For what seemed a lifetime, I somewhat aimlessly drifted around the country and the globe. I was looking for salvation, trying to escape my past, and hoping to find a hiding place from a world that wanted to suck me back into hell. For the most part, I sought out the steadiness of Tradition and an abhorrence of experimentation in the Tridentine Liturgy. The priests who staunchly followed the rubrics of the Latin Mass were correspondingly unwavering in their allegiance to Catholic teaching. This was a welcome respite from the pastoral inconsistency that I found in my local parishes. On my travels, I stopped by such ultra-conservative groups as the Society of St. Pius X and the Benedictine Monks at Fontgomabult. Not one of them ever turned me away. I think it was because I arrived on their doorsteps with my head down. They recognized a shattered man and took pity on him.
Just a little over a year after being saved from the clutches of homosexuality, I visited a shelter for men in the Bronx run by the Franciscan Friars of the Renewal. I was drawn to the place because there was something authentic and true about how the Friars of the Renewal were living in accordance with the original intent of St. Francis. It was like an oasis of sanity in a sea of hopelessness and sorrow. But what impressed me the most were the Friars; they were strong men: shaved heads, rough bare feet, with powerful looking hands. They seemed to create order by the power of their presence. The sight of them was shocking; it was a similar revelation as to the one I experienced in the AIDS hospice so many years before when I passed a crucifix. They had a magnificent stability and poise of inner-strength that was never proud or haughty but completely selfless. Their demeanor seemed incredibly suited to helping the often disturbed men under their care. The work of the Friars draws less attention than the voluminous utterances of James Martin, but in their humility and silence they heal wounds and convert souls through example by living in a way that is right and faithful to the Gospels. Not surprising, one of the founders of the Friars, Benedict Groeschel, often spoke and wrote about homosexuality. On the very topic of gay affirmative ministries and facilitating priests, Groeschel wrote:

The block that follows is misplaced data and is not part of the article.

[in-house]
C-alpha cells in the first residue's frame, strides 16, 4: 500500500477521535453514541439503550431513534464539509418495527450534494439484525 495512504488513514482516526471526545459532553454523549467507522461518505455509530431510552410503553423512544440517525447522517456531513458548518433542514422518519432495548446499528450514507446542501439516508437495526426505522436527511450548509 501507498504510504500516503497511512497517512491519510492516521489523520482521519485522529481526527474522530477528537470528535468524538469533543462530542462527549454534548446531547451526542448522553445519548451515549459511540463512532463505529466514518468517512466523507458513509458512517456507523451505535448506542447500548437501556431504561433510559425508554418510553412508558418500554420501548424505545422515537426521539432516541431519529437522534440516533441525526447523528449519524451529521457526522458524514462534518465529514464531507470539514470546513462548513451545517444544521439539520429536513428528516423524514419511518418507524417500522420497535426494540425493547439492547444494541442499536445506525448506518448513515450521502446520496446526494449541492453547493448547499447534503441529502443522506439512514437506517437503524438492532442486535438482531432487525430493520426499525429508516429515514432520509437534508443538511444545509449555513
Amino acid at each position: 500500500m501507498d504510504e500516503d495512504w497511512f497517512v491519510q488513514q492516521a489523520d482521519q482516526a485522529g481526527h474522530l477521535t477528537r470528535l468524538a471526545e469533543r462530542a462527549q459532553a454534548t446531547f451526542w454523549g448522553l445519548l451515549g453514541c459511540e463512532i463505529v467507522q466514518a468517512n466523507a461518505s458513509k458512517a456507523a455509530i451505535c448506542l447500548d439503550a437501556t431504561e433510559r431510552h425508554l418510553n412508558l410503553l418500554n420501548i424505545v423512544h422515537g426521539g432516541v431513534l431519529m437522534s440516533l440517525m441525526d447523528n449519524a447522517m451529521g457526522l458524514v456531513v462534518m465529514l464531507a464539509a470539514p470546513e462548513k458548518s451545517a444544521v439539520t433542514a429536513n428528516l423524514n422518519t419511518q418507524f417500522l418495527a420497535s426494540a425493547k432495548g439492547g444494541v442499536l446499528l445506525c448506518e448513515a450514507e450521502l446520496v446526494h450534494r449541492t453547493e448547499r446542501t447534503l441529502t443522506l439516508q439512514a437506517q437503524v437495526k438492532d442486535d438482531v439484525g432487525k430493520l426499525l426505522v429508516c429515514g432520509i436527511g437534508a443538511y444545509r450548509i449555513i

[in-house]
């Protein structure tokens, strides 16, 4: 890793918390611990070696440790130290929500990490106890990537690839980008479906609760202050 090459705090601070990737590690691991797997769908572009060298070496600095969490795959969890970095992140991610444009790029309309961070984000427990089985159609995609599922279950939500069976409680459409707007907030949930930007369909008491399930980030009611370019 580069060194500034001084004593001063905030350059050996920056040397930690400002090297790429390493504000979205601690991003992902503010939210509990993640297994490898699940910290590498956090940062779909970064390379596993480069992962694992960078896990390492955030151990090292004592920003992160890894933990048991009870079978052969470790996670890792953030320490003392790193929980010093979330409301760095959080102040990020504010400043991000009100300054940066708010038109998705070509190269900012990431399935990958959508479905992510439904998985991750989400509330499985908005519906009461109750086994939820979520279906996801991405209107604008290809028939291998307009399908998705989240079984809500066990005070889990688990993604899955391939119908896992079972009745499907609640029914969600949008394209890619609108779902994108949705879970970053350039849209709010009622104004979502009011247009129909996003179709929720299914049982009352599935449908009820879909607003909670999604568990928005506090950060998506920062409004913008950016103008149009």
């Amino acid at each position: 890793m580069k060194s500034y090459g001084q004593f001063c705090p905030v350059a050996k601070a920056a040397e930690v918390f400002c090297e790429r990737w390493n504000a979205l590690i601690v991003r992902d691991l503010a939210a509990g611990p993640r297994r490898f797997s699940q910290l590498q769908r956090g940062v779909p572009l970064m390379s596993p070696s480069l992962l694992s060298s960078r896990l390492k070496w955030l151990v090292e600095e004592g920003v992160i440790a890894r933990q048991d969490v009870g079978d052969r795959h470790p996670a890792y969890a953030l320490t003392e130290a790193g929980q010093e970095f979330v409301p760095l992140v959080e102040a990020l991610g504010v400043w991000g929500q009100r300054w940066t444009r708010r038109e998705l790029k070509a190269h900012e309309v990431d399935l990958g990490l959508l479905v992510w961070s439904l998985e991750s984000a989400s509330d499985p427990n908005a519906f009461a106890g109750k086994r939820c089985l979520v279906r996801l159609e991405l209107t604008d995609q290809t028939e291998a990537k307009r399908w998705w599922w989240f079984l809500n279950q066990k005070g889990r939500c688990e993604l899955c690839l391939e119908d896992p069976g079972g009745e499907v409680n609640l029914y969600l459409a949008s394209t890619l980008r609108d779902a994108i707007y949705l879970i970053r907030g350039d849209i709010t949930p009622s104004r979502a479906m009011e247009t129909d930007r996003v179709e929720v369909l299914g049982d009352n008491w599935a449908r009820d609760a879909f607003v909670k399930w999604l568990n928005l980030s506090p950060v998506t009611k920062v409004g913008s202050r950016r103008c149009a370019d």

There are many serious objections to this kind of compassion based on pragmatism and relativism…The most obvious…objection is that such thinking precludes the possibility of moral conversion and true Christian discipleship. Apart from the radical denial of truth, such thinking leaves the person lost in a swamp without a map. It is a most dangerous compassion.
Once, a young man who had given up the fight to live chastely and had decided to have a live-in homosexual relationship made two requests of me. He said, “Don’t reject me, and don’t agree with me. If you agree with me I will never get out of this.”
The major difference between the priests involved with Courage, as well as Fr. Groeschel and other faithful priests, and John McNeill and James Martin is that Courage begins with approaching (or accompanying) the individual, not the “gay” man or woman. Courage takes seriously this pronouncement from the Catholic Church:
Today, the Church provides a badly needed context for the care of the human person when she refuses to consider the person as a “heterosexual” or a “homosexual” and insists that every person has a fundamental Identity: the creature of God…
A leper, even in his deeply wounded state is not simply a diseased individual, but a man or a woman loved by God. And by Grace alone, I was blessed to know priests who saw beyond my ugly deformed facade; to their eternal credit, my parents never gave up that their son was still somewhere hidden inside the gay man. And as St. Francis and his Brothers had done so many years before, these kind and humble priests anointed and bandaged my wounds – not with the dripping honey of their melodious words of agreement, but with the righteousness of Truth. Like the full-throated male voices of Gregorian chant, what I heard was strong and sure. Those who repeatedly said I was gay – now sounding like a song from Lady Gaga that played every time I turned the radio on, their tinkling sounds were disappearing into the distant and darkening horizon; hopefully, never to be heard from again.